how to handle conflict with your colleagues

In a workplace, inter-personal conflict is very likely, given the multitude of opinions, temperamentsand ideologies that exist. As the workforce becomes more diverse, and operations become global, instances of workplace conflict tend to rise even more. The downside of this is it can lead to an unpleasant office environment and affect the overall productivity of the employees.

Good conflict management skills are the key to handling difficult or unpleasant situations. Many times people involved choose not to address the issue, hoping the issue will die down or blow over with time. There may also be occasions where the point of contention isn’t major enough, and can be corrected with a little attention to detail, understanding of others point of view, and being empathetic towards team members.  15% of respondents in a survey reported conflict with co-workers as a top contributor of stress in the workplace. 

Here are five ways to effectively resolve workplace conflict  to maintain  healthy relationships and a positive work atmosphere. 

1. Be assertive and maintain your composure 

In a conflict situation, the best way forward is to think positively and not over react to such situations. Avoid interrupting others, listen to your colleague’s view point, and patiently wait for your turn to put your thoughts forward. Don’t hesitate to ask or clarify any specific point raised by your colleague. If you still don’t agree, beg to differ in a polite manner. Staying calm and positive during such situations can help you  asses, understand and reflect better.  

2. Act swiftly

Ignoring or avoiding workplace conflict for extended periods of time can result in small issues snowballing into major concerns for the involved parties as well as the business. Delay in resolution can lead to animosity between employees, and affect their productivity levels and the overall workplace environment. Addressing the issue swiftly, at the onset, makes it easier to handle and arrive at a quick resolution. 

3. Ensure face to face communication

The best way to resolve workplace conflict is to discuss the issue through a face-to-face meeting with your colleague, rather than communicating through digital means of communication such as emails. Why? A message or opinion communicated over such media is impersonal and can be easily misinterpreted - especially when one or both parties are feeling defensive. A face to face communication, on the other hand,  helps in better understanding each other’s feelings and perceptions. In fact, 55% of effective communication is conveyed thRough facial expressions, gestures and posture, while 38% through tone of voice and 7% through the words spoken. Studies also show that 90% of conflict happens due to tone of voice and remaining 10% due to difference of opinion.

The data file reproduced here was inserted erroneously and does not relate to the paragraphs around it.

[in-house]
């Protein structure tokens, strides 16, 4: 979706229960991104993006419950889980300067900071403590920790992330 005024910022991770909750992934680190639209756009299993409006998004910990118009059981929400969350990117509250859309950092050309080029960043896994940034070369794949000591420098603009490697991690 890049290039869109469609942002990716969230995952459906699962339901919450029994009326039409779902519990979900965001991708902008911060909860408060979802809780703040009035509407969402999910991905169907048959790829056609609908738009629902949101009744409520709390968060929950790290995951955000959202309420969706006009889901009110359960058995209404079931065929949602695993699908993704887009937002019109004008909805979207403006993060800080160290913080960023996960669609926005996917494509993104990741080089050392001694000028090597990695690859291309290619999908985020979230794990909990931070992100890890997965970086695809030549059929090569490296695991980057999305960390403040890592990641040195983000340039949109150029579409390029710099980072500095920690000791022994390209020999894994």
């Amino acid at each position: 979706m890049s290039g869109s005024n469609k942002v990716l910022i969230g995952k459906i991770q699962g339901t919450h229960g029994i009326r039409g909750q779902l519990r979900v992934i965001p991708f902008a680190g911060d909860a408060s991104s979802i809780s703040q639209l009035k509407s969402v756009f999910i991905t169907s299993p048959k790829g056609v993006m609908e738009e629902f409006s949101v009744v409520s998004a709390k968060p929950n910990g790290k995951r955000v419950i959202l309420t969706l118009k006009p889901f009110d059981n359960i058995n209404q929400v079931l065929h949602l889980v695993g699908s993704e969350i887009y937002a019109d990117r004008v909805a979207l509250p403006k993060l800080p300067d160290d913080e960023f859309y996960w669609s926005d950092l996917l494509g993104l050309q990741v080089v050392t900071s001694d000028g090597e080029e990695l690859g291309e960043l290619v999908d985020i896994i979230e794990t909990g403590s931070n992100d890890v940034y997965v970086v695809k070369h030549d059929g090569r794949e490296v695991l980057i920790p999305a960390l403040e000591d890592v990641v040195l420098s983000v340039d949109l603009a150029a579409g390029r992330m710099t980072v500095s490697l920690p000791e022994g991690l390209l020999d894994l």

4. Find common ground

Once the issues and pain points are laid out during the face to face meeting with your colleague, a common ground should be identified to resolve and close the loop on the issue. No matter the scale or severity of the conflict and differences, you can always find a workable solution that both you and your colleague can come to terms with. However, the key to bridging the gap is showing agility and keeping an open mind to fix the problem and move forward. 

5. Know when to seek third party involvement 

The most critical step in defusing and resolving a conflict is  involving a third party when your attempts at reconciliation fail. When you feel that the conflict cannot be contained or resolved with just your measures and has reached a highly volatile state, it is recommended that you involve a third party to help find a solution. The third party can be a manager, HR employee or a co-worker, who can provide an ‘outside-in’ view on the problem and suggest alternate course of action to resolve the issue. 

While workplace conflict is unavoidable, the key to resolving it lies in how you approach and deal with it. Choose the method and degree of conflict management depending on the personality types, situation and ideologies involved, and after careful deliberation. 

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